The concept of “unlimited vacation time” has made its way into mainstream businesses, with leading companies like Groupon, HubSpot and Zynga implementing this type of new leave policy.
Unlimited vacation time allows employees to take as much paid vacation time as they want and manage their own time. The belief is that if employees are allowed greater flexibility in choosing their vacation time, they are more likely to produce quality work when they are in the office, and that they are happier overall with their quality of life and work/life balance.
This approach to vacation time should also improve employee engagement, reduce turnover and lead to lower recruiting costs overall.
Of course, with an unlimited vacation policy, there are risks for the employer. Some companies worry that by allowing employees to choose their own vacation time, the necessary work won’t get done or that a small portion of employees may abuse the system/policy.
It’s too early to tell if these worries bear out, but MassPay advises that employers thoroughly discuss and add language to their employee handbook. Adjustments should include:
Do not leave this policy vague – that’s just inviting trouble and will be hard to defend in a dispute. It may be wise to consult with an attorney on the last three bullet points.
Having an unlimited vacation policy is no guarantee that employees will take it!
That may seem counterintuitive, but Americans often do not take all of their earned vacation time. Among the reasons, the employee has too much work to take time off or fears losing the job.
As part of the rollout of such a policy, it will be important for HR to communicate the importance of taking time off to recharge, alleviate stress, connect with family and gain new perspectives. Anything you can do to allay fears about losing a job would also help employees feel more comfortable about taking time off.
The United States trails far behind other countries in terms of vacation time offered, and how many hours of vacation people take. In fact, the United States is one of the only countries in the world that doesn’t require employees to take vacation time, and also does not require employers to offer paid vacation time. The Boston Globe reported in August that “nearly a quarter of the American private-sector workforce, around 26 million workers, doesn’t get paid time off.”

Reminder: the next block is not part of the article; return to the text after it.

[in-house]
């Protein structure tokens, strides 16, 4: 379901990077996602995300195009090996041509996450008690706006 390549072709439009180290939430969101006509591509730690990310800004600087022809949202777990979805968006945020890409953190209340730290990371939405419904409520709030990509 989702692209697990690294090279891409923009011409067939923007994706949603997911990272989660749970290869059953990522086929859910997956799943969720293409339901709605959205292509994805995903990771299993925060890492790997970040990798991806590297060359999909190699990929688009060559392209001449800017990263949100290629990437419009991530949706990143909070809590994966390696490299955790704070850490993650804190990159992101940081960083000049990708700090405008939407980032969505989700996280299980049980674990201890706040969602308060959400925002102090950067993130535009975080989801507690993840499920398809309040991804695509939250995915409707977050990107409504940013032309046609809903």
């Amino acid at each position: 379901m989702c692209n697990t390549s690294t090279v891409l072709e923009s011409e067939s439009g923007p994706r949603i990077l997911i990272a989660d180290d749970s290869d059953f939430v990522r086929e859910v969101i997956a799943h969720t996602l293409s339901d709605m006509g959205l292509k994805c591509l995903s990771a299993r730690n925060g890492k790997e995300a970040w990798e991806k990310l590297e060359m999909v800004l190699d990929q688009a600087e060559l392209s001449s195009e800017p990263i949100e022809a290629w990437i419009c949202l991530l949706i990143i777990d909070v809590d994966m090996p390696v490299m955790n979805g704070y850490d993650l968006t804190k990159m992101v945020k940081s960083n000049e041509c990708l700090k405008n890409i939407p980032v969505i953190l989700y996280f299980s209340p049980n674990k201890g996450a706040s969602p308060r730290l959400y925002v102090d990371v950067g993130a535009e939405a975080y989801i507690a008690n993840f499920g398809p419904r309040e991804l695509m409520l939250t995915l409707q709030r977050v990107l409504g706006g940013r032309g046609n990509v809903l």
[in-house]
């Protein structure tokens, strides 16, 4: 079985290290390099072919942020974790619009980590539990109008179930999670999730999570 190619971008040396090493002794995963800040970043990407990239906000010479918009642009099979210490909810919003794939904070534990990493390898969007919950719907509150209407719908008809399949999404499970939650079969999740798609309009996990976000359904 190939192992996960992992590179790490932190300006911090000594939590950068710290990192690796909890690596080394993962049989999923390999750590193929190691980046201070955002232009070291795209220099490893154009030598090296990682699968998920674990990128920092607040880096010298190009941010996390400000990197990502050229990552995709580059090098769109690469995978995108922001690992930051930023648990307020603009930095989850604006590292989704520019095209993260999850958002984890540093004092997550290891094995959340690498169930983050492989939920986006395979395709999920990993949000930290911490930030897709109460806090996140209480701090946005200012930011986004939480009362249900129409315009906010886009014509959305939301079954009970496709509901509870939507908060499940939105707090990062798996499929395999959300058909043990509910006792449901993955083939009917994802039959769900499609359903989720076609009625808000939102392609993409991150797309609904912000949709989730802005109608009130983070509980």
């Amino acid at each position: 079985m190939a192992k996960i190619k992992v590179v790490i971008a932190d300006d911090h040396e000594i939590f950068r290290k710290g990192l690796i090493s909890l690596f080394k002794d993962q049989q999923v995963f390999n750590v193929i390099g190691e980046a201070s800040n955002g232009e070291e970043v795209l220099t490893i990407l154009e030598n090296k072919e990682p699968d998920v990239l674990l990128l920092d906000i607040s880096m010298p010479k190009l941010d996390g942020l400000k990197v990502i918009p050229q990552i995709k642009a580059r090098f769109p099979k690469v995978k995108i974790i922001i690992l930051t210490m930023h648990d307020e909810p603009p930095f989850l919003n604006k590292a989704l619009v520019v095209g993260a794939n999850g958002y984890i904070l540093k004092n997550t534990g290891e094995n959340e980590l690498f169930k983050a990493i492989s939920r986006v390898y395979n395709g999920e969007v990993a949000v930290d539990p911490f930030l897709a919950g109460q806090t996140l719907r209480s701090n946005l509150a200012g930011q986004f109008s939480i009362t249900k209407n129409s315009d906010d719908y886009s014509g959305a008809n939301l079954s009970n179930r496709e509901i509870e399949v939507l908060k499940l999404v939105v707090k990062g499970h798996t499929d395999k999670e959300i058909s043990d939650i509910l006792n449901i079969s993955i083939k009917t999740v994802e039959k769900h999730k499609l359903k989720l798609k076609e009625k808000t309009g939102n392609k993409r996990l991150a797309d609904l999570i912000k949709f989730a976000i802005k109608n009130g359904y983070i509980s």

The side-effects resulting from a lack of time off include increased depression, anxiety and stress, a decrease in productivity, and potential safety issues/accidents in the workplace. Would unlimited vacation time address all of these issues or at least help reduce them? Probably.
Employers are addressing this issue in a number of different ways:
Unlimited Vacation Time – As we mentioned above, this is becoming a trend among some larger companies. While it is by no means “the norm,” employers that have instituted this method are finding that flexibility is good for business.
Forced Vacation Time – Companies are realizing that overworked employees are affecting their bottom lines, and some are even going as far as forcing their employees to take their time off.
Un-tracked Vacation Time – Some companies, like Netflix, are taking a more relaxed approach to vacation time, trusting their employees to decide for themselves when a vacation is appropriate.
How is your company addressing vacation time?
Do you find that employees who utilize the majority of their vacation time are more productive members of the workforce?